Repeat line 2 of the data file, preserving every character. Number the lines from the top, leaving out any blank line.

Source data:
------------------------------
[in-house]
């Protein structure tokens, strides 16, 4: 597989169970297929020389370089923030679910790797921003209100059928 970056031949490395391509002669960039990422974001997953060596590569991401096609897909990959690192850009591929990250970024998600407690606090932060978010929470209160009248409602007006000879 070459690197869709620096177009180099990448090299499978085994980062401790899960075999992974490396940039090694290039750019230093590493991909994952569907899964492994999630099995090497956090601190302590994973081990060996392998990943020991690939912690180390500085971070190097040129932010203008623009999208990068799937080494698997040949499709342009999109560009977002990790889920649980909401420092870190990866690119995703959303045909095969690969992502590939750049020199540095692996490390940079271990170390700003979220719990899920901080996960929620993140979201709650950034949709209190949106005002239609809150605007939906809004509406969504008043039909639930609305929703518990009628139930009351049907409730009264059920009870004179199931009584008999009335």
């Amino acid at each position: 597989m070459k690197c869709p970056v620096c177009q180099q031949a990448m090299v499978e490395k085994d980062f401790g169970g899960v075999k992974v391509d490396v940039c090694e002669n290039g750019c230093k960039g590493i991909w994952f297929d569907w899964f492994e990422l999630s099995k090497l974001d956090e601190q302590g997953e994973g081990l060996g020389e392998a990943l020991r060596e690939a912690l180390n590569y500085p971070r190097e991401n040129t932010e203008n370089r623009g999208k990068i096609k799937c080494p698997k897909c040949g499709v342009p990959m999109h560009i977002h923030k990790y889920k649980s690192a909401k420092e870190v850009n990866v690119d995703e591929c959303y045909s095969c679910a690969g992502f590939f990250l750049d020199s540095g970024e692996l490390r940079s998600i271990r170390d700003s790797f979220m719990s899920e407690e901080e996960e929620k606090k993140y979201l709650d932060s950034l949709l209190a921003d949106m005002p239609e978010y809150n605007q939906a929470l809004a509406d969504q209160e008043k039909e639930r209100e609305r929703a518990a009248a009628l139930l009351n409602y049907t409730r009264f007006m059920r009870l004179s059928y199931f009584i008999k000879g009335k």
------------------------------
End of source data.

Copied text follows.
């Protein structure tokens, strides 16, 4: 597989169970297929020389370089923030679910790797921003209100059928 970056031949490395391509002669960039990422974001997953060596590569991401096609897909990959690192850009591929990250970024998600407690606090932060978010929470209160009248409602007006000879 070459690197869709620096177009180099990448090299499978085994980062401790899960075999992974490396940039090694290039750019230093590493991909994952569907899964492994999630099995090497956090601190302590994973081990060996392998990943020991690939912690180390500085971070190097040129932010203008623009999208990068799937080494698997040949499709342009999109560009977002990790889920649980909401420092870190990866690119995703959303045909095969690969992502590939750049020199540095692996490390940079271990170390700003979220719990899920901080996960929620993140979201709650950034949709209190949106005002239609809150605007939906809004509406969504008043039909639930609305929703518990009628139930009351049907409730009264059920009870004179199931009584008999009335």